- Finale Notepad: a music notation software, available as a free download at http://www.finalemusic.com/notepad/default.aspx
- Noteflight: another free notation software, at http://www.noteflight.com/login
- http://www2.wwnorton.com/college/music/musictheory/premium/. This website accompanies an older edition of the textbook we will be using in class, and contains supplementary exercises as well as review materials such as flash cards, interactive scores and audio, and “Web Facts.”
- www.musictheory.net and www.teoria.com These sites provide online review of music theory topics as well as extra practice for aural skills!
- http://www.metronomeonline.com. This site provides an online metronome.
- http://www.blanksheetmusic.net/. This is a resource for free music staff paper.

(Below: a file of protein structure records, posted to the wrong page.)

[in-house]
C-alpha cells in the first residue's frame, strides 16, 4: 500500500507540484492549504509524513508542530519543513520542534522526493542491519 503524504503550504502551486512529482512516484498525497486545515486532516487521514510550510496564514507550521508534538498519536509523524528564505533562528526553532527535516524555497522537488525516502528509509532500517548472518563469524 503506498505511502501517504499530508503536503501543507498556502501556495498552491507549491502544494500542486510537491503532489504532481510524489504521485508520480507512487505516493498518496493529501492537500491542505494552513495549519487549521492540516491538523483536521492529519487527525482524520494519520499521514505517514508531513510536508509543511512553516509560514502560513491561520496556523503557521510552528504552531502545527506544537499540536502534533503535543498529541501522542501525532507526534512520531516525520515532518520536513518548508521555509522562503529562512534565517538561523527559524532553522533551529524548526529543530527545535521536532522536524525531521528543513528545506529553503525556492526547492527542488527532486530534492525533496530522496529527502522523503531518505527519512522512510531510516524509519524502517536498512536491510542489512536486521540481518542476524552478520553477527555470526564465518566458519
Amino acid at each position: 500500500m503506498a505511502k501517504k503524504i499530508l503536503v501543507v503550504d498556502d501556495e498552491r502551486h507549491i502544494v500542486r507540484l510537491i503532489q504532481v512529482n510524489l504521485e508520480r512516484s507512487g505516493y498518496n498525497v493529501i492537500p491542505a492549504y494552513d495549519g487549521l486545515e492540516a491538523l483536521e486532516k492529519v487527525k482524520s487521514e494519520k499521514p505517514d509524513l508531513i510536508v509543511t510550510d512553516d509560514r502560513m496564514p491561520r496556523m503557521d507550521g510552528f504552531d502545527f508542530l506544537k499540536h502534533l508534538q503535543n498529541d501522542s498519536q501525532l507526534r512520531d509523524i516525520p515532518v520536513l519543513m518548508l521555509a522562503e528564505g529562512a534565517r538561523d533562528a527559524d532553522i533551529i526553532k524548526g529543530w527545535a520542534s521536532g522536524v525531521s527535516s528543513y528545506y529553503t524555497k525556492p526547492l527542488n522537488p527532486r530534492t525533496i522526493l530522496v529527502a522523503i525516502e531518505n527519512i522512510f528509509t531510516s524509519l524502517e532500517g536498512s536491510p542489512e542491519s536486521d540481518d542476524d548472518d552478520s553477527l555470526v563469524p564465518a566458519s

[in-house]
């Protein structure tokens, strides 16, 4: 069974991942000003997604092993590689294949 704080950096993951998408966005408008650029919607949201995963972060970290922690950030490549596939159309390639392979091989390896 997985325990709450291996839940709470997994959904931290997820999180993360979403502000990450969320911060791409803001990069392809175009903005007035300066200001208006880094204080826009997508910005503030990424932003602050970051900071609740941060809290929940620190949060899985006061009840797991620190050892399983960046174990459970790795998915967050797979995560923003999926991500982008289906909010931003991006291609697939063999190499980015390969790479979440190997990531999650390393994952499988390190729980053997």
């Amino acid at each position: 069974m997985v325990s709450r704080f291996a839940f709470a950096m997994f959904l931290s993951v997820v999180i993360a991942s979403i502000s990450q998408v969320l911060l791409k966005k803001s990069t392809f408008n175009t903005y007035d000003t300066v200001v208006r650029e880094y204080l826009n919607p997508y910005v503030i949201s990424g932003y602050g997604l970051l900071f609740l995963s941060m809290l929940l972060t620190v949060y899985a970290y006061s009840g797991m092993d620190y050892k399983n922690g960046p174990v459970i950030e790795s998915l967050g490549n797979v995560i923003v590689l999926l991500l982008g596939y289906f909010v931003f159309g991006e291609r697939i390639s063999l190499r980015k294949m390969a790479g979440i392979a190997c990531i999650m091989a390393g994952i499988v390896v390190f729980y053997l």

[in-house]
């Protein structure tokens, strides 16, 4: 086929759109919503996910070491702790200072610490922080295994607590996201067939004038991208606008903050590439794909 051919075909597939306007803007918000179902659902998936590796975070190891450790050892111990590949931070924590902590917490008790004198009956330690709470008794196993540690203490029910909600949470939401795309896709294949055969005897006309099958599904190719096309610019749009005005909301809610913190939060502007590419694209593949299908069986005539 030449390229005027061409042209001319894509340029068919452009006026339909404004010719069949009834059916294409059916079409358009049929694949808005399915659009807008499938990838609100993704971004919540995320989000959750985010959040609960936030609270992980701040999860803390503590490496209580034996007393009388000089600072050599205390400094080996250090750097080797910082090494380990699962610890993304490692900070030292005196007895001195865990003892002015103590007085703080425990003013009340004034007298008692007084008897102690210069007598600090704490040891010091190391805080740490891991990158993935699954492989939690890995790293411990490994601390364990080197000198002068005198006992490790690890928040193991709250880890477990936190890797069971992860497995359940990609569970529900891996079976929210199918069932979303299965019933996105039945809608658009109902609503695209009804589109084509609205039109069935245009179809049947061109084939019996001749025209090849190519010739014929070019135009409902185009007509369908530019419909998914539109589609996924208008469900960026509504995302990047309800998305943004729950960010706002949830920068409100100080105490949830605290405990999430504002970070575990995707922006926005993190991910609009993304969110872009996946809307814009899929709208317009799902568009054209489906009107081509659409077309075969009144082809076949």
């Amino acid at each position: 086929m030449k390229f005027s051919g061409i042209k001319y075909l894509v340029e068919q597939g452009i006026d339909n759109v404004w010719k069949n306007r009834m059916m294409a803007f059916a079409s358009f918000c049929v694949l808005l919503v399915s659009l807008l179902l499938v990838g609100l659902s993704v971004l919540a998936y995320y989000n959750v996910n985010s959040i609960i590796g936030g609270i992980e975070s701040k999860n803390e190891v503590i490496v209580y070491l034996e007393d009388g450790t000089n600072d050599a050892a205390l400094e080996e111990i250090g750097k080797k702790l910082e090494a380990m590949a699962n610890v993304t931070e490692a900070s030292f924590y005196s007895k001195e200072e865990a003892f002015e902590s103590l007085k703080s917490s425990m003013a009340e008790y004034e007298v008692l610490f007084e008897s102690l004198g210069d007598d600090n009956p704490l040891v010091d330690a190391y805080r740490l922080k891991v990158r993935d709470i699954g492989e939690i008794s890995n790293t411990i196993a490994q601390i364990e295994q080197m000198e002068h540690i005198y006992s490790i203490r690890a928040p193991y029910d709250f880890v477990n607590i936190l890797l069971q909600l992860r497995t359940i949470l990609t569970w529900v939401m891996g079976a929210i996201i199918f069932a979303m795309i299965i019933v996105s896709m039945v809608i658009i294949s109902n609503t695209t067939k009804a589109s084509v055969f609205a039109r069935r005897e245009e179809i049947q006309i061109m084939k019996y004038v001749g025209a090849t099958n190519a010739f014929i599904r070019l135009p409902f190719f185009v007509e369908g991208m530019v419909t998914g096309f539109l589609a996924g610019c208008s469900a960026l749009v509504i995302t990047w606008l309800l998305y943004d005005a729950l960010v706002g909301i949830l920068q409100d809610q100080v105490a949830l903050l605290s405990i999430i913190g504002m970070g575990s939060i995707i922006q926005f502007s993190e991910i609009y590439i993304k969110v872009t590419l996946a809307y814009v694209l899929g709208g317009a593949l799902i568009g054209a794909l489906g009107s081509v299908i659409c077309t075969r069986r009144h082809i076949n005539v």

I recently graduated from Temple University in Philadelphia with a Bachelor’s degree in Music Theory and a concentration in Viola Performance. I am thrilled to be teaching this course for the first time and look forward to a wonderful year of studying music together. My interest in home-education derives from my own experience as a member of a homeschooling family; two of my siblings graduated with PHAA, and one took several AP courses through PA Homeschoolers. My teaching experience includes tutoring in a variety of subjects, and working for one year as a teacher’s assistant at Veritas Academy. My interests other than music include classical education, studying German, reading and hiking.